There Are No Free Meals
By Jason J. Nichols, OD, MPH, PHD, FAAO
Two years ago (December 2008), I wrote an Editor's Perspective that addressed forthcoming changes in the regulatory aspects of the way in which for-profit companies interact with practitioners. The title of that editorial was “The Cost of a Free Meal?” Those changes are upon us now, and it has become obvious that there are no longer any free meals, or at least they are becoming quite difficult to come by.
Late this summer (2010), the Department of Health and Human Services published a draft proposal of new rules that relate to financial conflicts of interest. Specifically, the dollar threshold that relates to a “significant” conflict of interest will be substantially reduced (from $10,000 to $5,000, in addition to changes that relate to definitions in conflicts associated with equity interests). Likewise, the exact nature of the relationship of the individual and for-profit companies must be disclosed (e.g., consulting, advisory board membership, sponsored lectures, research activities). There will be reporting time-line requirements. And lastly, all information must be publicly disclosed, either by the company or by the institution. That is, companies will be required to report the amount of money paid to individuals (or their institutions). Although this is still in draft form, it is expected that a version of these rules will be enacted into United States federal law. Aside from federal laws or regulations, most major companies have also adopted guidelines (e.g., AdvaMed, Phrma) that relate to managing conflicts and healthcare compliance.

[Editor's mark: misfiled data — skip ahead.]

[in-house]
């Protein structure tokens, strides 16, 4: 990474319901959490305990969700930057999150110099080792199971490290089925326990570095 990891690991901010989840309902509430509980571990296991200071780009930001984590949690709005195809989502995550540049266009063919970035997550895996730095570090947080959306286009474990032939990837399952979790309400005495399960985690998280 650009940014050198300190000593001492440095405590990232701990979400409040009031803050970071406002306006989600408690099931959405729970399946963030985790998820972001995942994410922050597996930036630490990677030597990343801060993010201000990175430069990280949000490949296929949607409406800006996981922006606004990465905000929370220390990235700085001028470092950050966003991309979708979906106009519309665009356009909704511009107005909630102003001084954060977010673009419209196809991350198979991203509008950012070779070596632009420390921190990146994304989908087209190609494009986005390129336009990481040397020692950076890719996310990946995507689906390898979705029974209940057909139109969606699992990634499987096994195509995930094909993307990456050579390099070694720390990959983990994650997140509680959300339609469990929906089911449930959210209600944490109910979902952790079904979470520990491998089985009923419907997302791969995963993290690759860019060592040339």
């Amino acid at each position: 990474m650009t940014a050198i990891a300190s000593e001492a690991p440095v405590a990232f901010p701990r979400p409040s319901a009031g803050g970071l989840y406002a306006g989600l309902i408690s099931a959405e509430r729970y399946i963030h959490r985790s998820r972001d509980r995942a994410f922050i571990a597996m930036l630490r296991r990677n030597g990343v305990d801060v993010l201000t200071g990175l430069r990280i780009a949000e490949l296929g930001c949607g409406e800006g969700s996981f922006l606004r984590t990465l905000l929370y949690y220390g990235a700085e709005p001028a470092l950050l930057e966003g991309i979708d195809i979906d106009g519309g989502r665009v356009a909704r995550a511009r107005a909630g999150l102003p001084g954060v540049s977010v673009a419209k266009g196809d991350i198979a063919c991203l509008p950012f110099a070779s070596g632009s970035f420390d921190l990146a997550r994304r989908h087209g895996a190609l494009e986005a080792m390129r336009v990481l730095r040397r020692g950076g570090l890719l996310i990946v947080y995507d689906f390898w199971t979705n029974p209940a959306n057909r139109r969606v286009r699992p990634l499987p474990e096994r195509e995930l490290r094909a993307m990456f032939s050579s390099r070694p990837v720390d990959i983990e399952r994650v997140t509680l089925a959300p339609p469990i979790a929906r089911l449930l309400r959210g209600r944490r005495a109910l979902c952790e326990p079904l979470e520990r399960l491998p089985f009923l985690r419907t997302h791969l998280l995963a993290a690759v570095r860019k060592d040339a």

Although many in the field have strong opinions (often negative) about these changes, they appear to be inevitable. That being said, clinical journals such as Contact Lens Spectrum need to be observant of these changes. It is important that both our contributors and our leadership are aware of these issues. The editorial team of Contact Lens Spectrum diligently reviews all materials that we publish to try to ensure that we print accurate, reliable, and non-biased information. We observe guidance from the Department of Health and Human Services about conflicts of interest as well as other regulations regarding ethical standards associated with research involving human subjects. We ask all authors to disclose any relationships with industry, and we then disclose those relationships to our readership. As I said in December 2008 and emphasize even more so today, “it is critical that I emphasize that the industry is and will always be vital to our publication. We will to continue to work together with industry in light of any new regulations to preserve our strong relationship. This will ultimately allow us to continue to provide you with the clinical information needed to practice to your very high clinical standards.”